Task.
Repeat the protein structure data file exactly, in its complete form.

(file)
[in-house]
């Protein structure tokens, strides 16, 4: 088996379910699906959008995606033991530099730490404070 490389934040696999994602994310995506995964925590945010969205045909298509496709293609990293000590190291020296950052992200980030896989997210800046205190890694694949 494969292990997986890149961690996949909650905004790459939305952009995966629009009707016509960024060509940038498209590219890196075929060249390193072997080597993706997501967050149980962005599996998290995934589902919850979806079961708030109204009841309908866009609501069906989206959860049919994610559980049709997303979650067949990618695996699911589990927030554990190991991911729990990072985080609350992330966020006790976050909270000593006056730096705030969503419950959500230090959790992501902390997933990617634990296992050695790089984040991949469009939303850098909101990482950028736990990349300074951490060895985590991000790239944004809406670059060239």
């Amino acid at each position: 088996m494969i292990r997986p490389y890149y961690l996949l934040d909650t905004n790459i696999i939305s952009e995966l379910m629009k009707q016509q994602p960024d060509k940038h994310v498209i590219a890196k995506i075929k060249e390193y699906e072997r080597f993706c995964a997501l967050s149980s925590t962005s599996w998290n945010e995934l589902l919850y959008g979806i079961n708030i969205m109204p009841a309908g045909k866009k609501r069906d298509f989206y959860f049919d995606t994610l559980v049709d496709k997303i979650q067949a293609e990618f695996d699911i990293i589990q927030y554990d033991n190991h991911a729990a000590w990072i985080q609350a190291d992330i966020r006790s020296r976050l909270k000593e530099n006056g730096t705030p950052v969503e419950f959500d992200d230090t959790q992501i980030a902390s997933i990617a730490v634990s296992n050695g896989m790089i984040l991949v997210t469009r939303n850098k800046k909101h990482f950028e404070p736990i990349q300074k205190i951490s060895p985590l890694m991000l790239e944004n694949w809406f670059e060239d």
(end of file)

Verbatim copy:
[in-house]
């Protein structure tokens, strides 16, 4: 088996379910699906959008995606033991530099730490404070 490389934040696999994602994310995506995964925590945010969205045909298509496709293609990293000590190291020296950052992200980030896989997210800046205190890694694949 494969292990997986890149961690996949909650905004790459939305952009995966629009009707016509960024060509940038498209590219890196075929060249390193072997080597993706997501967050149980962005599996998290995934589902919850979806079961708030109204009841309908866009609501069906989206959860049919994610559980049709997303979650067949990618695996699911589990927030554990190991991911729990990072985080609350992330966020006790976050909270000593006056730096705030969503419950959500230090959790992501902390997933990617634990296992050695790089984040991949469009939303850098909101990482950028736990990349300074951490060895985590991000790239944004809406670059060239």
């Amino acid at each position: 088996m494969i292990r997986p490389y890149y961690l996949l934040d909650t905004n790459i696999i939305s952009e995966l379910m629009k009707q016509q994602p960024d060509k940038h994310v498209i590219a890196k995506i075929k060249e390193y699906e072997r080597f993706c995964a997501l967050s149980s925590t962005s599996w998290n945010e995934l589902l919850y959008g979806i079961n708030i969205m109204p009841a309908g045909k866009k609501r069906d298509f989206y959860f049919d995606t994610l559980v049709d496709k997303i979650q067949a293609e990618f695996d699911i990293i589990q927030y554990d033991n190991h991911a729990a000590w990072i985080q609350a190291d992330i966020r006790s020296r976050l909270k000593e530099n006056g730096t705030p950052v969503e419950f959500d992200d230090t959790q992501i980030a902390s997933i990617a730490v634990s296992n050695g896989m790089i984040l991949v997210t469009r939303n850098k800046k909101h990482f950028e404070p736990i990349q300074k205190i951490s060895p985590l890694m991000l790239e944004n694949w809406f670059e060239d």